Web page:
Producer Price Index in November 2012
December 14, 2012
The Producer Price Index for finished goods fell 0.8 percent in November, seasonally adjusted. Prices for finished goods decreased 0.2 percent in October and rose 1.1 percent in September. At the earlier stages of processing, prices received by manufacturers of intermediate goods declined 1.2 percent in November, and the crude goods index edged up 0.1 percent.
|Month||Finished goods||Intermediate goods||Crude goods|
The November decrease in the finished goods index is attributable to prices for finished energy goods, which fell 4.6 percent. By contrast, the indexes for finished consumer foods and for finished goods less foods and energy advanced 1.3 percent and 0.1 percent, respectively.
The Producer Price Index for intermediate materials, supplies, and components dropped 1.2 percent in November, the largest decline since falling 1.5 percent in March 2009. The November decrease was broad based and led by prices for intermediate energy goods, which moved down 4.9 percent.
The Producer Price Index for crude materials for further processing inched up 0.1 percent in November. For the 3 months ended in November, prices for crude materials advanced 3.7 percent following a 4.3-percent increase from May to August. In November, the monthly rise in the crude goods index was led by prices for crude foodstuffs and feedstuffs, which moved up 0.6 percent. Also contributing to the advance was the index for crude nonfood materials less energy, which rose 0.9 percent. By contrast, prices for crude energy goods fell 0.7 percent.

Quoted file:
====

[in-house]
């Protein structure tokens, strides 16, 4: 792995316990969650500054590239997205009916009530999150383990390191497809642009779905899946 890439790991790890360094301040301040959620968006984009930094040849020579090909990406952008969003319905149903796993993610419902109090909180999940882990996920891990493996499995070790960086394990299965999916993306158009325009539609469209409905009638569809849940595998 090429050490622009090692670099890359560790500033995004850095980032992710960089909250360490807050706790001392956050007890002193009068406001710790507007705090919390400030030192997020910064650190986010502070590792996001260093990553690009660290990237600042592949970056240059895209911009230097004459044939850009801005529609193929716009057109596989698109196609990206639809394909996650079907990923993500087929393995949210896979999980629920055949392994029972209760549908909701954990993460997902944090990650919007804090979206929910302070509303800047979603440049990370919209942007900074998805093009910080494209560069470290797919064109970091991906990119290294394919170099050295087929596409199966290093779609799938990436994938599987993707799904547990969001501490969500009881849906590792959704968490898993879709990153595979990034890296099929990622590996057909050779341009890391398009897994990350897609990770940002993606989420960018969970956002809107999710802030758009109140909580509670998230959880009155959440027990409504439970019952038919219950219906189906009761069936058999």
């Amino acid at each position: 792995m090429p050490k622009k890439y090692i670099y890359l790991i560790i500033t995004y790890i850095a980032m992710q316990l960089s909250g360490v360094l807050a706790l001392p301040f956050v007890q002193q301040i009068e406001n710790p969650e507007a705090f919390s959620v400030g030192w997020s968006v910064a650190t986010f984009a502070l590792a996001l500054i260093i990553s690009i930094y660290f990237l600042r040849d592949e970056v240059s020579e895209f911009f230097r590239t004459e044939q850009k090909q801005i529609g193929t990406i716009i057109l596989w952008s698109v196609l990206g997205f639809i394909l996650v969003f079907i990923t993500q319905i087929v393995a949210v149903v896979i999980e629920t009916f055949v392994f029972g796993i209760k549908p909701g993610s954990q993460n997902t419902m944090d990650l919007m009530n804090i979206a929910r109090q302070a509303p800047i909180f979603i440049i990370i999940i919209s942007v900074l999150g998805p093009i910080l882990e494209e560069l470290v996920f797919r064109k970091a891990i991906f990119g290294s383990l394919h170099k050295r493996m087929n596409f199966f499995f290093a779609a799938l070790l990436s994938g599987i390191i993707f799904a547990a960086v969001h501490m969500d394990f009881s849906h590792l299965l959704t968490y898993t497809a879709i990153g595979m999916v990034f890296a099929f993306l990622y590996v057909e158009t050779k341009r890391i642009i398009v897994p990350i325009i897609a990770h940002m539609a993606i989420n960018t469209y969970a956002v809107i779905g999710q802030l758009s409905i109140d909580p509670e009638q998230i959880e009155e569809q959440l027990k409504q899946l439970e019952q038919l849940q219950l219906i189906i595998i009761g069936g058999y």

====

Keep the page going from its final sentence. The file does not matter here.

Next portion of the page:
These data are from the BLS Producer Price Index program. To learn more, see "Producer Price Indexes — November 2012" (HTML) (PDF), news release USDL-12-2407. All producer prices are routinely subject to review once, 4 months after original publication, to reflect the availability of late reports and corrections by respondents.
Bureau of Labor Statistics, U.S. Department of Labor, The Economics Daily, Producer Price Index in November 2012 on the Internet at http://www.bls.gov/opub/ted/2012/ted_20121214.htm (visited April 02, 2015).
Three recent editions of Spotlight on Statistics
Trends in long-term unemployment
Long-term unemployment reached historically high levels following the recession of 2007–2009.
Housing: before, during, and after the Great Recession
looks at consumer expenditures on household items, employment in residential construction, prices for household items, and injuries in occupations involved in building and maintaining our homes.
Women veterans in the labor force examines the demographic, employment, and unemployment characteristics of women veterans.